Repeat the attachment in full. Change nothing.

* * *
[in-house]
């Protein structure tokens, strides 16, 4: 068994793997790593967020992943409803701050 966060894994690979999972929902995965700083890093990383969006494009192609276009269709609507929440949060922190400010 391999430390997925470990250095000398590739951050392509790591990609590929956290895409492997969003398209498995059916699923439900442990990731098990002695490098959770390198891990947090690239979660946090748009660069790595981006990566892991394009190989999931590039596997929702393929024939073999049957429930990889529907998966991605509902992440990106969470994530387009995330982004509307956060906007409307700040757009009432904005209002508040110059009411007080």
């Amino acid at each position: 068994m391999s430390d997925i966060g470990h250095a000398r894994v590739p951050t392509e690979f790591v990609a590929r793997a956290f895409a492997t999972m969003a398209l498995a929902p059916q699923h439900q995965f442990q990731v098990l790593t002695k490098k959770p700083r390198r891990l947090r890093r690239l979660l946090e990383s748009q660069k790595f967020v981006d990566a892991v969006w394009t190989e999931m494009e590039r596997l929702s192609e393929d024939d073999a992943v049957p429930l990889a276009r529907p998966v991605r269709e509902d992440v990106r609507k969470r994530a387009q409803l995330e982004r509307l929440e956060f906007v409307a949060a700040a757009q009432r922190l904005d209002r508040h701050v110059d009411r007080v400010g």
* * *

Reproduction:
[in-house]
């Protein structure tokens, strides 16, 4: 068994793997790593967020992943409803701050 966060894994690979999972929902995965700083890093990383969006494009192609276009269709609507929440949060922190400010 391999430390997925470990250095000398590739951050392509790591990609590929956290895409492997969003398209498995059916699923439900442990990731098990002695490098959770390198891990947090690239979660946090748009660069790595981006990566892991394009190989999931590039596997929702393929024939073999049957429930990889529907998966991605509902992440990106969470994530387009995330982004509307956060906007409307700040757009009432904005209002508040110059009411007080």
């Amino acid at each position: 068994m391999s430390d997925i966060g470990h250095a000398r894994v590739p951050t392509e690979f790591v990609a590929r793997a956290f895409a492997t999972m969003a398209l498995a929902p059916q699923h439900q995965f442990q990731v098990l790593t002695k490098k959770p700083r390198r891990l947090r890093r690239l979660l946090e990383s748009q660069k790595f967020v981006d990566a892991v969006w394009t190989e999931m494009e590039r596997l929702s192609e393929d024939d073999a992943v049957p429930l990889a276009r529907p998966v991605r269709e509902d992440v990106r609507k969470r994530a387009q409803l995330e982004r509307l929440e956060f906007v409307a949060a700040a757009q009432r922190l904005d209002r508040h701050v110059d009411r007080v400010g």